"... We develop formal methods for reasoning about memory usage at a level of abstraction suitable for establishing or refuting claims about the potential applications of linear logic for static analysis. In particular, we demonstrate a precise relationship between type correctness for a language based o ..."
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Cited by 34 (0 self)
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We develop formal methods for reasoning about memory usage at a level of abstraction suitable for establishing or refuting claims about the potential applications of linear logic for static analysis. In particular, we demonstrate a precise relationship between type correctness for a language based on linear logic and the correctness of a referencecounting interpretation of the primitives that the language draws from the rules for the `of course' operation. Our semantics is `lowlevel' enough to express sharing and copying while still being `highlevel ' enough to abstract away from details of memory layout. This enables the formulation and proof of a result describing the possible runtime reference counts of values of linear type. Contents 1 Introduction 1 2 Operational Semantics with Memory 4 3 A Programming Language Based on Linear Logic 9 4 Semantics 14 5 Properties of the Semantics 24 6 Linear Logic and Memory 27 7 Discussion 32 A Proofs of the Main Theorems 36 Acknowledgements...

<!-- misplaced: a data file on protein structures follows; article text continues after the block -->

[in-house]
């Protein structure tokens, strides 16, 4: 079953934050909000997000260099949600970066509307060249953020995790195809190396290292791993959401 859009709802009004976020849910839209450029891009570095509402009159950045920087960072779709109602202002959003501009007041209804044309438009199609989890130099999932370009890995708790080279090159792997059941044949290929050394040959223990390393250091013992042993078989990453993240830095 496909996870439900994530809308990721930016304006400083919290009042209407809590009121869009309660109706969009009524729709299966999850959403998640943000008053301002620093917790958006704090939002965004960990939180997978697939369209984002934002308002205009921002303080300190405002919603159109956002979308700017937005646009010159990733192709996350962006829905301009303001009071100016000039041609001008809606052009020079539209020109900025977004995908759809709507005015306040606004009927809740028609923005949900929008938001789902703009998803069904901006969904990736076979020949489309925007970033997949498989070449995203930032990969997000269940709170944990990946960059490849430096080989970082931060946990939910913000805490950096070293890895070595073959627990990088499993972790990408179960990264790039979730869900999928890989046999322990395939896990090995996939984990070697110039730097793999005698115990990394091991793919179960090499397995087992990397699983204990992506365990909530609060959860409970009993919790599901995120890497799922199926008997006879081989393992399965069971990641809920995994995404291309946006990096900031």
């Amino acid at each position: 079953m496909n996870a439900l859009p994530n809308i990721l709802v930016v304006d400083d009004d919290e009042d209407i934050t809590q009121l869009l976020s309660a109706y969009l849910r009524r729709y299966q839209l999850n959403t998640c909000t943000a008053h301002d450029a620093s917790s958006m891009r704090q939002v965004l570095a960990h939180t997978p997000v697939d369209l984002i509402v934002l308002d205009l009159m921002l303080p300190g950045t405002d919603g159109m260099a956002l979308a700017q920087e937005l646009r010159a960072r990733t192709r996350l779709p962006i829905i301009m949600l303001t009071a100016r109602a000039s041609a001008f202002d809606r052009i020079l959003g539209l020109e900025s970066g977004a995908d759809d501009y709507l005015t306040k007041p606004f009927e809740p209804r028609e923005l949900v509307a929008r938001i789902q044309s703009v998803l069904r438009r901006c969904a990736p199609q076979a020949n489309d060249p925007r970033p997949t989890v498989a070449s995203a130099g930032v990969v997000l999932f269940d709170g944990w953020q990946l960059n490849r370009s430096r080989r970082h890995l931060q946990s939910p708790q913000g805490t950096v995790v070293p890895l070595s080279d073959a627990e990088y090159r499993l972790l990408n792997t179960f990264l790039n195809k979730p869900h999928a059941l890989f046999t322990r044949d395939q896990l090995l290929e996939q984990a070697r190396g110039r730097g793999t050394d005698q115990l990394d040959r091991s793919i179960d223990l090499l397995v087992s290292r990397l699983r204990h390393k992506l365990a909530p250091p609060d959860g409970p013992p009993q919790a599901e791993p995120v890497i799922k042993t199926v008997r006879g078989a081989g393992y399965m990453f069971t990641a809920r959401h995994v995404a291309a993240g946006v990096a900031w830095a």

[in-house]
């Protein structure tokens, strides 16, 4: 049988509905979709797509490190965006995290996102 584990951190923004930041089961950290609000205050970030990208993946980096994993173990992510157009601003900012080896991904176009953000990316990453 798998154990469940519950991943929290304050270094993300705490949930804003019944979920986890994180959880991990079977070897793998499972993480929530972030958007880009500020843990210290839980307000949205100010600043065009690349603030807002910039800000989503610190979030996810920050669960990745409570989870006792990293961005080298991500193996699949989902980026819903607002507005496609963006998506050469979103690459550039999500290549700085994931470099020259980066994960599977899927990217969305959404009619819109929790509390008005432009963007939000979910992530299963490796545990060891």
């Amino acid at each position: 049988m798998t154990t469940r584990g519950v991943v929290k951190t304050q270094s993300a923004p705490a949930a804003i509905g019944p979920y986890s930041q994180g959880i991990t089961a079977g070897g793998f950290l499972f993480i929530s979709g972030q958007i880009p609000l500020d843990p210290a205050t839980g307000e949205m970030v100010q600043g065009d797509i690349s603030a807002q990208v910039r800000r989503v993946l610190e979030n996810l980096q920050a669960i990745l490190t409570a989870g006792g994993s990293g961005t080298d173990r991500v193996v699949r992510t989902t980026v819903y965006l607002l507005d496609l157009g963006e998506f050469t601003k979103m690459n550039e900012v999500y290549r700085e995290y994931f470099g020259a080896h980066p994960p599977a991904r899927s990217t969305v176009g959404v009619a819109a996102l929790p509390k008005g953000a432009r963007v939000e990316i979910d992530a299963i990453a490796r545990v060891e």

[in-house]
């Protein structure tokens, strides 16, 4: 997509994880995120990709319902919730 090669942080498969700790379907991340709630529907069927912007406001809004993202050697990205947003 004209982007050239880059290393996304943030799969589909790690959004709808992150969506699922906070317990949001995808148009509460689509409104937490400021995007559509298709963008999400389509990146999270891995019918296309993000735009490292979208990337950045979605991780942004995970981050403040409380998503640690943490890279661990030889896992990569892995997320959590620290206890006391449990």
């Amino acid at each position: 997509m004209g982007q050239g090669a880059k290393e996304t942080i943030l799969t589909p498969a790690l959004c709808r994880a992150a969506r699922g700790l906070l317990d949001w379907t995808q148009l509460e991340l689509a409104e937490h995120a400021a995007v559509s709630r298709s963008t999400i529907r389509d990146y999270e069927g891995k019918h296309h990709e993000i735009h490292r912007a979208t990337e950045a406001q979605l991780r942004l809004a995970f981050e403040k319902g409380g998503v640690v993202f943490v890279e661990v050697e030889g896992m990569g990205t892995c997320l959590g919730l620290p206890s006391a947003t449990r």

Functional Computation as Concurrent Computation
, 1995
"... We investigate functional computation as a special form of concurrent computation. ..."
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Cited by 13 (3 self)
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We investigate functional computation as a special form of concurrent computation.
A fully abstract semantics for concurrent graph reduction (Extended Abstract)
, 1993
"... . This paper presents a formal model of the concurrent graph reduction implementation of nonstrict functional programming. This model diers from other models in that: It represents concurrent rather than sequential graph reduction. It represents lowlevel considerations such as garbage collecti ..."
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Cited by 13 (1 self)